“Jess! Aw, I’ve been good. I just wanted to come home. Damn, I need a cigarette. And I’m starving. Mom, can we go get dinner?” Kelly is a bit scattered and manic, but not nearly anything compared to the Jesus-earthquake-Moses escapade at the hospital.
“Sis, listen to me,” Karen says. “We need to get you in the hospital to take some tests.”
Every time Kelly comes home, these medical exams are necessary to ensure she doesn’t have any STDs.
“No, Mom. I’m hungry, and there’s no way I’m stepping foot in that emergency room.”
We are all standing outside the hospital’s sliding-glass doors.
Kelly and Leo are being all touchy-grabby with each other. Greg pulls Karen and me aside.
“Okay,” he says, “what are we gonna do? She’s not going inside the hospital, clearly. I say we take her to Aurora.”
Aurora? I used to hear about this mysterious place in high school. All the druggies were sent there by their parents to get clean.
I chime in, “Greg, is it going to be like Sharp Mesa Vista? We saw how crazy she was in there. Do we want to do that?”
“It’s our only choice.”
Greg is right. Kelly has to detox from the drugs and go berserk again, before she gets sane.
We hop in our cars and head to Aurora. Leo, the pimp, is still with us — he drives Kelly to Aurora, following us.
It’s 11:00 at night. We pull up to a desolate parking lot. There it is, Aurora. Much nicer than I pictured.
When I get out of the car, Leo takes me aside. “Ay, lemme git at you for a sec. I got this video I gotta show you. This the whole reason why I brought her ass down here. Bitch gone crazy.” He pulls out his fancy smartphone and there’s Kelly, running in the middle of an intersection.
“Ain’t this shit crazy?” Leo says. “She woulda gone killed herself if I dropped her off on a corner. Yo, I didn’t even know she was brunette till today. She been wearin’ blond wigs the whole time I been wit her.”
“Yeah. Pretty crazy.” I don’t want to get too deep into a conversation with this guy. “Look,” I say, “we’ve got her from here. You can go back to Culver City. It’s getting late.”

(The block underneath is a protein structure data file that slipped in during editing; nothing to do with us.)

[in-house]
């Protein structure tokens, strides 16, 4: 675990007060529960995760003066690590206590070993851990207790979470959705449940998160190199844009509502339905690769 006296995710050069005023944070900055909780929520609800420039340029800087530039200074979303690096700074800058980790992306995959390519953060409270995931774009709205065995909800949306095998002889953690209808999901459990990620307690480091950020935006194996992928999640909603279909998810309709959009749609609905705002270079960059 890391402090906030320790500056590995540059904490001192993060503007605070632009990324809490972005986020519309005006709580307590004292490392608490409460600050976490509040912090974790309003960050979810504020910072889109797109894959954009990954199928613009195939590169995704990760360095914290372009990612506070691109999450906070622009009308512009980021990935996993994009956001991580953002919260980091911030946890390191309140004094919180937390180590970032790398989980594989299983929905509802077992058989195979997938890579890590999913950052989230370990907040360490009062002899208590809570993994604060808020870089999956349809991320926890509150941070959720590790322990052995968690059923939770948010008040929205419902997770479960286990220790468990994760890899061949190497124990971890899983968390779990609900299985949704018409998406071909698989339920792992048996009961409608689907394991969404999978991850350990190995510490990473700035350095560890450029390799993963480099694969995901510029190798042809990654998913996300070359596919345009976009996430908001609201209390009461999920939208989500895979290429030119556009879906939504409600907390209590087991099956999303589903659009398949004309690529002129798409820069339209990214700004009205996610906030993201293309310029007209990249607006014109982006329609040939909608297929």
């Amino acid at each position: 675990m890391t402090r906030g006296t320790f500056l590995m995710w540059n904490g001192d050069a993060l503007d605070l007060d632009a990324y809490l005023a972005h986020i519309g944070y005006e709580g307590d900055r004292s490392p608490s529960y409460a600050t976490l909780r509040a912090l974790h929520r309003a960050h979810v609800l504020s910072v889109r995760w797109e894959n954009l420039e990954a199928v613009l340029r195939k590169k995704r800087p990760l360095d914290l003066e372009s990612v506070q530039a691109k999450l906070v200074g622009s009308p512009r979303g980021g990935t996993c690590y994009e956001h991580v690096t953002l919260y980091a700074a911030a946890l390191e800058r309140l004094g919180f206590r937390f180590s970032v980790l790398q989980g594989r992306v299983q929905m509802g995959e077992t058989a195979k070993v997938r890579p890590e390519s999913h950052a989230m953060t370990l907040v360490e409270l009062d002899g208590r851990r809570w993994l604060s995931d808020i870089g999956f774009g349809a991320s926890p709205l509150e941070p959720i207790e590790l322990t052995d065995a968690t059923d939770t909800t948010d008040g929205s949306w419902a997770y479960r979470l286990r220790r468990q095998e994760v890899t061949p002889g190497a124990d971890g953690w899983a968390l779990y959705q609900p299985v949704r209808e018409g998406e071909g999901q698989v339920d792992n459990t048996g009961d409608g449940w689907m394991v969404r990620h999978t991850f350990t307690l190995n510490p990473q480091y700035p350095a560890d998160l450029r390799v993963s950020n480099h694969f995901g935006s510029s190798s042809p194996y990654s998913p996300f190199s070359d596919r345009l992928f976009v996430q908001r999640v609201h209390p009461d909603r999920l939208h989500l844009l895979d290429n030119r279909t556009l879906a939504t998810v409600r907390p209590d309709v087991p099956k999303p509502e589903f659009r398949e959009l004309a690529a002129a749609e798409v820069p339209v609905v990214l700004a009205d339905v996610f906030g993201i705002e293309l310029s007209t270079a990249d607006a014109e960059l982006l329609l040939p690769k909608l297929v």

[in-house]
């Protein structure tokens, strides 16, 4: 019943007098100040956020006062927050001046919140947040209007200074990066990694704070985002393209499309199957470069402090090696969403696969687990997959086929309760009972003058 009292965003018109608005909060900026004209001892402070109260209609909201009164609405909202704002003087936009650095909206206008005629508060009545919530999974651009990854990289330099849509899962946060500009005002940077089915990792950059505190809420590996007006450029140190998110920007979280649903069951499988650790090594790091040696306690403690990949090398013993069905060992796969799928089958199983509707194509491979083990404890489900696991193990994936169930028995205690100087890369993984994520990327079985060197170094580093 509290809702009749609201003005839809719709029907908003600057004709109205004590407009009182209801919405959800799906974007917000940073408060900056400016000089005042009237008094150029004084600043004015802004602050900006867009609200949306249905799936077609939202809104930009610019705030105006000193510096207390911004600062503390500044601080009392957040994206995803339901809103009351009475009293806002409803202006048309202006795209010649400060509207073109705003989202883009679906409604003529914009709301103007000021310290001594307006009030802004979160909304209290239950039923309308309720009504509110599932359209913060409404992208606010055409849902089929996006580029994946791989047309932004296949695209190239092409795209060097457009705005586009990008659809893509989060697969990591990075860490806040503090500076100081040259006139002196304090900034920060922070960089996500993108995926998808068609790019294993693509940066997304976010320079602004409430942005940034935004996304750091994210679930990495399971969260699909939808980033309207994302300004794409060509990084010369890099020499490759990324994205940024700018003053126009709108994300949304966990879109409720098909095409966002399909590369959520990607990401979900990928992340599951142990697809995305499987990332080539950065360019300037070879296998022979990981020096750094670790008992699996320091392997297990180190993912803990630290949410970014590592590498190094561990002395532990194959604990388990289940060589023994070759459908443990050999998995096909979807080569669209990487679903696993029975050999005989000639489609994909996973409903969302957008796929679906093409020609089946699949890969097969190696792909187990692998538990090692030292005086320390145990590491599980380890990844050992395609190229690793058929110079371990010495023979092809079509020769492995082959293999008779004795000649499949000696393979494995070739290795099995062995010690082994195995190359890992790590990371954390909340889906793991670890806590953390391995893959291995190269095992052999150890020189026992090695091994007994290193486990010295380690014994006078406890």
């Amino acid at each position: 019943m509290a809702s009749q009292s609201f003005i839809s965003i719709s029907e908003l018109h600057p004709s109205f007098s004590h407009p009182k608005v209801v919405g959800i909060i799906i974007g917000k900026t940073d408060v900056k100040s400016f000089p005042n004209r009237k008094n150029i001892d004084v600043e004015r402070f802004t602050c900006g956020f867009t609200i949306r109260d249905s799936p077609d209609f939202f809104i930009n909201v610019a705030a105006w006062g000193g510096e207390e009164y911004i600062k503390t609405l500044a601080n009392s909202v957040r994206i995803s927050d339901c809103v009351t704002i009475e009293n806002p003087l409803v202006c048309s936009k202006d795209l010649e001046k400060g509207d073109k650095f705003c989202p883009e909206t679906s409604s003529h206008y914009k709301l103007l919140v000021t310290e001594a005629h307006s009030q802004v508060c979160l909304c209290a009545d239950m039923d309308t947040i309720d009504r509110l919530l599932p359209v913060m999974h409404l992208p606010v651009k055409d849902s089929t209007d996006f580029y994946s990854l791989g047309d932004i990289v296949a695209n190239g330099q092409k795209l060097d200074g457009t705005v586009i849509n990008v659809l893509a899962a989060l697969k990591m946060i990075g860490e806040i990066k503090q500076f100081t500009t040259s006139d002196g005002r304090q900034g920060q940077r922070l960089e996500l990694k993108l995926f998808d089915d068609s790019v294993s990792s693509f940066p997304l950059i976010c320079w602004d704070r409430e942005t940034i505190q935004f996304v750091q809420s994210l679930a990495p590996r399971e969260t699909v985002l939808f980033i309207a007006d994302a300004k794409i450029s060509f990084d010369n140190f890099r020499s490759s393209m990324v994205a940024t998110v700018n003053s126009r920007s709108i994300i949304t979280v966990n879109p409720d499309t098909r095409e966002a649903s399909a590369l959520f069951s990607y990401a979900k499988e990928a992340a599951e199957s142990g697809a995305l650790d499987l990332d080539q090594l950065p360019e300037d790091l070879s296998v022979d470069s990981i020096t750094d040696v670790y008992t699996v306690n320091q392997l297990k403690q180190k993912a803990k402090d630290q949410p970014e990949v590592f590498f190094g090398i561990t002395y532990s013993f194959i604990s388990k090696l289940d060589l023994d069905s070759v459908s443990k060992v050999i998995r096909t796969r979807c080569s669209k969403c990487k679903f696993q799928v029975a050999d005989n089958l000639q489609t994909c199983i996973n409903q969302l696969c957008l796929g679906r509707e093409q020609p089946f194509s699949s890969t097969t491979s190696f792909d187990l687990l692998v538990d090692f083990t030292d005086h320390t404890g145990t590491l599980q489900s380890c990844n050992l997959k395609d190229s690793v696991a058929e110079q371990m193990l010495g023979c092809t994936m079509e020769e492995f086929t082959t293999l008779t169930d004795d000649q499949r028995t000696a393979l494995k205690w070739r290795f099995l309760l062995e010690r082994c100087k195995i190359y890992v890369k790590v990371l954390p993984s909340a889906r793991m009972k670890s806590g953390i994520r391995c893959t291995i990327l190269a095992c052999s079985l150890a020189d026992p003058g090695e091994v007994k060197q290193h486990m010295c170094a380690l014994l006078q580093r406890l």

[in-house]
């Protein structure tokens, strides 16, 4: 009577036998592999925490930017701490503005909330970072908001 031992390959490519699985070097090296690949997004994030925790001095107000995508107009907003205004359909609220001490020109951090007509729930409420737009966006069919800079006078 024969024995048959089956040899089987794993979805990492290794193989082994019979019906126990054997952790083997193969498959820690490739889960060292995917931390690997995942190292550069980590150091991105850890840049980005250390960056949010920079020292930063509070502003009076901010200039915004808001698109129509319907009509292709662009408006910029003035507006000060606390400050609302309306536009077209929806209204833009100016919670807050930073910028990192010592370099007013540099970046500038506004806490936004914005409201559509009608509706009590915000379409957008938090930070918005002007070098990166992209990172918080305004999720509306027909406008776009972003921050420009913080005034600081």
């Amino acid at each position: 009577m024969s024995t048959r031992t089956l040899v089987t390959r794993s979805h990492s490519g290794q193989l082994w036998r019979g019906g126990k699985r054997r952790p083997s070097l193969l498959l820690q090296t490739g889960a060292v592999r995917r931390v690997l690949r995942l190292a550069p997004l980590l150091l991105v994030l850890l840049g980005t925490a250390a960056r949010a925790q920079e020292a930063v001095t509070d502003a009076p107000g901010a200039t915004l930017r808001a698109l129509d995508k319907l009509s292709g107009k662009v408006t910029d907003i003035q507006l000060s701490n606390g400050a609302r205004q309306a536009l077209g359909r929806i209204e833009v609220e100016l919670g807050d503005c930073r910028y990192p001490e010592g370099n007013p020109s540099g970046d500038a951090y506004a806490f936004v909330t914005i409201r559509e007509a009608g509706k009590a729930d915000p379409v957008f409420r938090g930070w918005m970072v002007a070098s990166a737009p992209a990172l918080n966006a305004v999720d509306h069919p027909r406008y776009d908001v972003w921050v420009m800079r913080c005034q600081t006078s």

“A’ight, whateva.” He takes off without Kelly noticing. She would’ve thrown a hissy fit if she’d realized he bounced.
The intake nurse shows up for the interview. Déjà vu.
Kelly is becoming progressively more manic by the minute. What the hell?
We are in the waiting room, sitting on beautiful couches.
“Oh, yeah, you like that, huh?” Kelly is referring to all the men she supposedly slept with the night before. “Oh, yeah, that what I told all them assholes last night.”
I sit as close to the entrance as I possibly can. I am truly scared. One second, Kelly is somewhat sane, the next, she is a completely different person, role-playing in the collection of personalities she has created through escorting.
The registration nurse says, “Unfortunately, we are unable to take Kelly tonight. There are no open beds. If you bring her back in the morning, we’ll have a bed available. As for now, take her home; have her get a good night’s rest.” The nurse seems sympathetic.
Kelly does go back. She stays at Aurora for a couple of weeks, but the trifecta is too strong to cure. She reunites with Parker, the pimp before Leo.
I think about her every day, but I’ve broken my addiction.